In this episode of Days of Revolt, host Chris Hedges sits down with legal scholar, animal rights activist and longtime vegan, Gary Francione. Francione begins by unpacking criticisms of the vegan movement, specifically addressing the structures of power that control the means of food production and access. He defends veganism from a moral standpoint, and explains how violence against animals is merely one form of violence inflicted by humans.
A film of the November 2014 historic dialogue on a question of great importance in today’s world between the Revolutionary Christian Cornel West and the Revolutionary Communist Bob Avakian. Continue reading →
Thirteen-year-old Andy Lopez was killed by sheriff’s deputy Erick Gelhaus on October 22, as the boy walked home in his Latino neighborhood in Santa Rosa, California. The Iraq War veteran claims he mistook the eighth-grader’s toy rifle for a real one.
A month later another Army vet, Paul Duffy, took his own life nearby. Duffy, as some friends called him, was found by his wife hanging from a rope in the writer’s cabin he had built outside his Tomales home by the Pacific Ocean. Continue reading →
Mario Cuomo, commenting on the political process, once observed, “You campaign in poetry. You govern in prose.” Though candidates for public office frequently campaign on a platform of change, when elected, promises remain unfulfilled and what they inevitably deliver is more of the same. Beholden to the special interests and the Super PACS, they govern solely in the interest of the wealthy and the privileged, and remain blatantly unresponsive to the general will, the needs of the majority of the people, and to the dictates of law and morality. Continue reading →
This is the twenty-ninth installment of the serialization of a book entitled The 15% Solution: A Political History of American Fascism, 2001-2022. Herein you will find Appendix IV. This Appendix, purportedly written by the 20th century political analyst, (the fictional) “Dino Lewis” presents a comparison of the Religious Fundamentalist and he Jeffersonian/civil-libertarian positions on the subject: “Morality and the Uses of the Law. It is certainly fully relevant to the United States and what we might face in a future governed fully by the Republican Religious Right.
The greatest crimes of human history are made possible by the most colorless human beings. They are the careerists. The bureaucrats. The cynics. They do the little chores that make vast, complicated systems of exploitation and death a reality. They collect and read the personal data gathered on tens of millions of us by the security and surveillance state. They keep the accounts of ExxonMobil, BP and Goldman Sachs. They build or pilot aerial drones. They work in corporate advertising and public relations. They issue the forms. They process the papers. They deny food stamps to some and unemployment benefits or medical coverage to others. They enforce the laws and the regulations. And they do not ask questions.
“The Righteous Mind: Why Good People Are Divided by Politics and Religion”
A book by Jonathan Haidt
Jonathan Haidt’s book “The Righteous Mind: Why Good People Are Divided by Politics and Religion” trumpets yet another grand theory of evolution, this time in the form of evolutionary psychology, which purports to unravel the mystery of moral behavior. Such theories, whether in the form of dialectical materialism, Social Darwinism, biblical inherency or its more bizarre subsets of phrenology or eugenics, never hold up against the vast complexity of history, the inner workings of economic and political systems, and the intricacies of the human psyche. But simplicity has a strong appeal for those who seek order in the chaos of existence.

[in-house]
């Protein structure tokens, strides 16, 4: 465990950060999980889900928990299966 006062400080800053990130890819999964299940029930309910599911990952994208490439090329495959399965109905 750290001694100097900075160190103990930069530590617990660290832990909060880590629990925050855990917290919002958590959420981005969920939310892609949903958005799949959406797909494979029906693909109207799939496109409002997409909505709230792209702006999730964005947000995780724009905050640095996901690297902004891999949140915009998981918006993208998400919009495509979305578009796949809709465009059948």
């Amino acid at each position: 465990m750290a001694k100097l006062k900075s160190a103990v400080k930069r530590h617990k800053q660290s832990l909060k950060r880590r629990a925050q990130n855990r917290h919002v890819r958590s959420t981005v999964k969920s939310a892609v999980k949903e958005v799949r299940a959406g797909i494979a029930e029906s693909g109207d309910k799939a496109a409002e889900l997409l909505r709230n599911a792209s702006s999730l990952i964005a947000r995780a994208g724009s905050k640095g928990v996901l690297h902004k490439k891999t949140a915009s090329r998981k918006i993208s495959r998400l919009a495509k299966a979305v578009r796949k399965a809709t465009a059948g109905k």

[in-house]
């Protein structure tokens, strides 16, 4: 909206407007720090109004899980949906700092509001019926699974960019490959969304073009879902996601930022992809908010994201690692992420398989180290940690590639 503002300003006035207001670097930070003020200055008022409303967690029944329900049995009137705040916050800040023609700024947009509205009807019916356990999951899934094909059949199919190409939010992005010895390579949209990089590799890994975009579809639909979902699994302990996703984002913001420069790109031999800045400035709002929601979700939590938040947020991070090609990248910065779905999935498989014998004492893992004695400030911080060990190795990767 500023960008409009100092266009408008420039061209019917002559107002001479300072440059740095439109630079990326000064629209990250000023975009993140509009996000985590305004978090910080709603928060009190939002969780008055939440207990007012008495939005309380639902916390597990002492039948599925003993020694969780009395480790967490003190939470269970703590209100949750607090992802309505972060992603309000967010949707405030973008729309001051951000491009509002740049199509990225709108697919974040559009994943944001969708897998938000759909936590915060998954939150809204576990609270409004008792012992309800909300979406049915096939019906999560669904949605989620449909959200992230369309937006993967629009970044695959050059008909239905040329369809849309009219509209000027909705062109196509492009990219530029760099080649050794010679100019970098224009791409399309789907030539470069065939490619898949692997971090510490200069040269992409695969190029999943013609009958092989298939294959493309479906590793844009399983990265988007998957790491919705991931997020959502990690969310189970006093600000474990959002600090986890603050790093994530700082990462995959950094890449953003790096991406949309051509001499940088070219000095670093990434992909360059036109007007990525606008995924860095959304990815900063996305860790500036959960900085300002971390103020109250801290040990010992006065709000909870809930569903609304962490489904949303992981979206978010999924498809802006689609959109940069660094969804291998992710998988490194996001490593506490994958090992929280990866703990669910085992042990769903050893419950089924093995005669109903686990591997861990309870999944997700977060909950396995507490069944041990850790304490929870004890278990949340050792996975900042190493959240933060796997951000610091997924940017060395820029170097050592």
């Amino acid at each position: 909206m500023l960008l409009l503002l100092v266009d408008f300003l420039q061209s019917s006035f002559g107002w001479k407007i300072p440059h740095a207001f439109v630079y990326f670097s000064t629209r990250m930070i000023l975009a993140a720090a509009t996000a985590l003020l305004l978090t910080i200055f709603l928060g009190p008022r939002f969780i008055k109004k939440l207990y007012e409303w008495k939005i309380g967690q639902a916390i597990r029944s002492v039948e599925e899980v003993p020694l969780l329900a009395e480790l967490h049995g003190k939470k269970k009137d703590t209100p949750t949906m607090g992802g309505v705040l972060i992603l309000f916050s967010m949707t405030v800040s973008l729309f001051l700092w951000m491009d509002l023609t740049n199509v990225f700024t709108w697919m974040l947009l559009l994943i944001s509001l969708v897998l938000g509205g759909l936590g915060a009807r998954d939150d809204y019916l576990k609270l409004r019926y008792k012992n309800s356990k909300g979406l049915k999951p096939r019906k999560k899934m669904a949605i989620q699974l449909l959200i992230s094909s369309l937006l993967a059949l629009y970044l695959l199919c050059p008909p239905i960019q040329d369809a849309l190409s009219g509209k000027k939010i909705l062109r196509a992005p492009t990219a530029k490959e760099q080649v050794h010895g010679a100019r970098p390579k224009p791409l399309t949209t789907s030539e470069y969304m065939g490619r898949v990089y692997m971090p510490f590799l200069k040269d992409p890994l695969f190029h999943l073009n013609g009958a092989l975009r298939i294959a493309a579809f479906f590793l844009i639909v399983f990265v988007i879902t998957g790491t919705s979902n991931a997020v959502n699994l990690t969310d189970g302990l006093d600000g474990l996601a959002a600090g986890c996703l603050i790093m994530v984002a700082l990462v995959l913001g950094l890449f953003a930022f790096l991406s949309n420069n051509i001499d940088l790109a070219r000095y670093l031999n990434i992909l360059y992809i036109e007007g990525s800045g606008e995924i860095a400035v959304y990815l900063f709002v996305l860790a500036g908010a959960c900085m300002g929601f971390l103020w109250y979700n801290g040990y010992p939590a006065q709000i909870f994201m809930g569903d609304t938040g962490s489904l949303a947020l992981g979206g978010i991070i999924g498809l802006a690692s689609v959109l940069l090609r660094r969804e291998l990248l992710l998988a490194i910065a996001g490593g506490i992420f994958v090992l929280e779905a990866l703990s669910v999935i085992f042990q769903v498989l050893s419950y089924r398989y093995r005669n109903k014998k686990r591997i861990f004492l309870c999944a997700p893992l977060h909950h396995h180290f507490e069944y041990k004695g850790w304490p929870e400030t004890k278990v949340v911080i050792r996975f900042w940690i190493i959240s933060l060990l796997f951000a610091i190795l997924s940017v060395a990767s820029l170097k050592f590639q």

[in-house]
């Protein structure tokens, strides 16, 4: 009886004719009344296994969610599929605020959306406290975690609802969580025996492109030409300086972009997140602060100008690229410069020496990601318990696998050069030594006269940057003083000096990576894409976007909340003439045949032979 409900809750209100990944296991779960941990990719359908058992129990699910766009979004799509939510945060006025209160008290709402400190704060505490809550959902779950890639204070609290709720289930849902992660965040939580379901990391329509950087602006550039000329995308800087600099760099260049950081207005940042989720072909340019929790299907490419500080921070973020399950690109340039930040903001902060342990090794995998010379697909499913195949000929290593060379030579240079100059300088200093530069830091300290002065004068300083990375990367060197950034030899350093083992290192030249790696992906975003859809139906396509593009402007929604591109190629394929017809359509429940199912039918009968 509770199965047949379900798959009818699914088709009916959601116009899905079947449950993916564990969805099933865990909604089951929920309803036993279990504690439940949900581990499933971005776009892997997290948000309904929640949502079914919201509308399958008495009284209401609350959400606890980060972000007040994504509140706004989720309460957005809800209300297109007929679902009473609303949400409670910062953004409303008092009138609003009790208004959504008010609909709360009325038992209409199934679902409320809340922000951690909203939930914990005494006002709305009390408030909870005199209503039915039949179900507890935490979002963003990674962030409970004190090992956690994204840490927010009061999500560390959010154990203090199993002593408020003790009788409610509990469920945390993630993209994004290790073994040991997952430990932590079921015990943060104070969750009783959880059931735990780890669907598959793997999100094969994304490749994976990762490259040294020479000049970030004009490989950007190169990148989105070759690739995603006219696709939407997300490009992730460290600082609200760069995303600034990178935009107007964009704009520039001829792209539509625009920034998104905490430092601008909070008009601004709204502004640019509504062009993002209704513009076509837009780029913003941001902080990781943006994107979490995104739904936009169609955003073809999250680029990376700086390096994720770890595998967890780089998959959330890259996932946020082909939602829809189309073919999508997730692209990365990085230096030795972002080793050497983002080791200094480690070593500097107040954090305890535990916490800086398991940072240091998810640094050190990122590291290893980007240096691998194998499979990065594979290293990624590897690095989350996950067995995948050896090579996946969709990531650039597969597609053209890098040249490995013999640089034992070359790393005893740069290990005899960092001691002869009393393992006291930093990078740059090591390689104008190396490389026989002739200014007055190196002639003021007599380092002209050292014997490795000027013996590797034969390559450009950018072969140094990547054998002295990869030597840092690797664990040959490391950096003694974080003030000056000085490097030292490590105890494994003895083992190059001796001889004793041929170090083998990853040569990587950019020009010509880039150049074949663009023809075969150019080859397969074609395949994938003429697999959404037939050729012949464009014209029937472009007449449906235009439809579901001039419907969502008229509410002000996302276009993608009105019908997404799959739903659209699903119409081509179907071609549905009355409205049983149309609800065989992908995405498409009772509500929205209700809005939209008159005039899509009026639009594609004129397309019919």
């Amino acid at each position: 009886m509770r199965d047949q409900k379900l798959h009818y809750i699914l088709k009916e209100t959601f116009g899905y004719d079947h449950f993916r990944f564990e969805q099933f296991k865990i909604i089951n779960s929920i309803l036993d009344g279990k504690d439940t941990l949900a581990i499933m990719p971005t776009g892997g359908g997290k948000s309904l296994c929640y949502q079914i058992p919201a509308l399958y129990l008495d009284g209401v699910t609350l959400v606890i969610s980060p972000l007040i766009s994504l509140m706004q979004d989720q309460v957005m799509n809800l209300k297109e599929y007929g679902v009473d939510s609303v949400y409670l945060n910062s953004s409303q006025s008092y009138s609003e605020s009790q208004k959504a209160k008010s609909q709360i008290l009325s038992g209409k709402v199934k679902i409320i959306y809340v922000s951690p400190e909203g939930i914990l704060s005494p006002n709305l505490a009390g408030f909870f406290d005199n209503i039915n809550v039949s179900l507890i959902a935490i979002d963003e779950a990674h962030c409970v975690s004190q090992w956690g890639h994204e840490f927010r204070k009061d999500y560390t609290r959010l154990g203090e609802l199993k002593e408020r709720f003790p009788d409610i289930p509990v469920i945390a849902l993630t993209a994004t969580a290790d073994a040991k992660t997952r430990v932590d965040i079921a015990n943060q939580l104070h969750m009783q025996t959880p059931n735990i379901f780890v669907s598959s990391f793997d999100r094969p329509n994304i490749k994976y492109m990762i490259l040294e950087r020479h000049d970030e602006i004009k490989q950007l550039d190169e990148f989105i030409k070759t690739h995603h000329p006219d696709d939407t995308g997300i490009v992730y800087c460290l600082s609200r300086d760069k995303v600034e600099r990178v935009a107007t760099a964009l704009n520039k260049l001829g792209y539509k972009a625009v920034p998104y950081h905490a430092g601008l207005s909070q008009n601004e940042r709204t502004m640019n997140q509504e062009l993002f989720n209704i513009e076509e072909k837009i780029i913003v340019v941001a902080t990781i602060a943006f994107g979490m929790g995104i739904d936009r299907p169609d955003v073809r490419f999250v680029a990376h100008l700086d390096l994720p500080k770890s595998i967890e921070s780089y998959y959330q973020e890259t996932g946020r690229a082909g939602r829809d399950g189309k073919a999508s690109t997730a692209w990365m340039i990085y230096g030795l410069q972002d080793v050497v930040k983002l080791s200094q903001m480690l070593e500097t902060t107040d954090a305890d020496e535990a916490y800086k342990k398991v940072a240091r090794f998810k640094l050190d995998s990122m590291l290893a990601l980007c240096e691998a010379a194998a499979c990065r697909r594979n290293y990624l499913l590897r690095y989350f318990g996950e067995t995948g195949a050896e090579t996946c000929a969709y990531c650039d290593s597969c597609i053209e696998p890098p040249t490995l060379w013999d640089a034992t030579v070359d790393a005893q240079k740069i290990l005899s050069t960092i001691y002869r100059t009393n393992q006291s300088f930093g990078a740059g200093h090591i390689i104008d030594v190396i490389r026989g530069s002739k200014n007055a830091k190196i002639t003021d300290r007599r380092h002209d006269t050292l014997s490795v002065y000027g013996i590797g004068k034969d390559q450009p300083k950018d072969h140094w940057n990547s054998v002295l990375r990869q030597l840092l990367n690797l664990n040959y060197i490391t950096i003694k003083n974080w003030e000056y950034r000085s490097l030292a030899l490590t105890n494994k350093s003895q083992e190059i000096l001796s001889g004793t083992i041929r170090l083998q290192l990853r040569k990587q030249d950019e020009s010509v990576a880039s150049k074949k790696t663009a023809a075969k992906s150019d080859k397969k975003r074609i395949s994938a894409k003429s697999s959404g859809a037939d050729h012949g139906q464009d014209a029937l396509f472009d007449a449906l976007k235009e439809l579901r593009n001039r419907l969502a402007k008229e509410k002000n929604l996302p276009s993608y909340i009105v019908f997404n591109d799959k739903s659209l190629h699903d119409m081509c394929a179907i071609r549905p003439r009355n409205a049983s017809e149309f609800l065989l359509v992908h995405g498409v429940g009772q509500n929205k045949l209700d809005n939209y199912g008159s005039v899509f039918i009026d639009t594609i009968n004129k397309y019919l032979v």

PM Cameron’s call for a “moral capitalism” would be laughable if it weren’t so tragic and hypocritical. After all, hasn’t it been capitalism’s alleged occupation of the ‘moral high ground’, what they now choose to call ‘humanitarian intervention’ that has been used as a justification for mass murder and genocide? But plainly the millions killed and the countries decimated don’t fall under Cameron’s definition of what is and isn’t ‘moral’. Clearly, it’s for ‘local consumption’ only.
I don’t like mixing politics with morality, but sometimes it’s unavoidable. What I mean is this: how can anyone cast a ballot for a man who they know will continue to kill people in other countries merely to advance US policy objectives? That’s the question people need to ask themselves.
Tim DeChristopher is scheduled to be sentenced in a Salt Lake City courtroom by U.S. District Judge Dee Benson on July 26. He faces up to 10 years in prison and a $750,000 fine for fraudulently bidding in December 2008 on parcels of land, including areas around eastern Utah’s national parks, which were being sold off by the Bush administration to the oil and natural gas industry. As Bidder No. 70, he drove up the prices of some of the bids and won more than a dozen other parcels for $1.8 million. The government is asking Judge Benson to send DeChristopher to prison for four and a half years.
Before it may be too late… if not already. My dear friend and fellow activist Ed Dunphy always likes to use that term ‘Moral compass ‘ when discussing our occupations of Iraq & Afghanistan and the current bombing campaigns in Libya. Sadly, we allow our leaders (and media) to chart a path for the continuance of empire, at the disregard for any sense of morality.The result is that we all have become lost, separated from the very reasons why we even became a nation. All the rhetoric and rah rah about our ‘Founding Fathers ‘and ‘Give me liberty or … ‘ is now nothing more than hype.